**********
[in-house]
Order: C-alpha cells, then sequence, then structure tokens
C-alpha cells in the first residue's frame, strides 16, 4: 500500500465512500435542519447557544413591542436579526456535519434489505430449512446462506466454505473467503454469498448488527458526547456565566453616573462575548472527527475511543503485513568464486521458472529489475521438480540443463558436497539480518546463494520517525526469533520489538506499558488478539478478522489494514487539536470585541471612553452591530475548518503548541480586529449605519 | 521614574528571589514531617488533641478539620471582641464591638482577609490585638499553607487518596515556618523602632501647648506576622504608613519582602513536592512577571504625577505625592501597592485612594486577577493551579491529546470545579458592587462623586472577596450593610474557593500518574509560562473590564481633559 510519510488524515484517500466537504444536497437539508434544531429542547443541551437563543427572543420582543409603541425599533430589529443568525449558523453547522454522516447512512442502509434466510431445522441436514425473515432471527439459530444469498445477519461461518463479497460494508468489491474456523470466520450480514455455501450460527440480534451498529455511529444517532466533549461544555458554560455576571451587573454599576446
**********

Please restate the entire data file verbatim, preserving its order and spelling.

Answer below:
[in-house]
Order: C-alpha cells, then sequence, then structure tokens
C-alpha cells in the first residue's frame, strides 16, 4: 500500500465512500435542519447557544413591542436579526456535519434489505430449512446462506466454505473467503454469498448488527458526547456565566453616573462575548472527527475511543503485513568464486521458472529489475521438480540443463558436497539480518546463494520517525526469533520489538506499558488478539478478522489494514487539536470585541471612553452591530475548518503548541480586529449605519 | 521614574528571589514531617488533641478539620471582641464591638482577609490585638499553607487518596515556618523602632501647648506576622504608613519582602513536592512577571504625577505625592501597592485612594486577577493551579491529546470545579458592587462623586472577596450593610474557593500518574509560562473590564481633559 510519510488524515484517500466537504444536497437539508434544531429542547443541551437563543427572543420582543409603541425599533430589529443568525449558523453547522454522516447512512442502509434466510431445522441436514425473515432471527439459530444469498445477519461461518463479497460494508468489491474456523470466520450480514455455501450460527440480534451498529455511529444517532466533549461544555458554560455576571451587573454599576446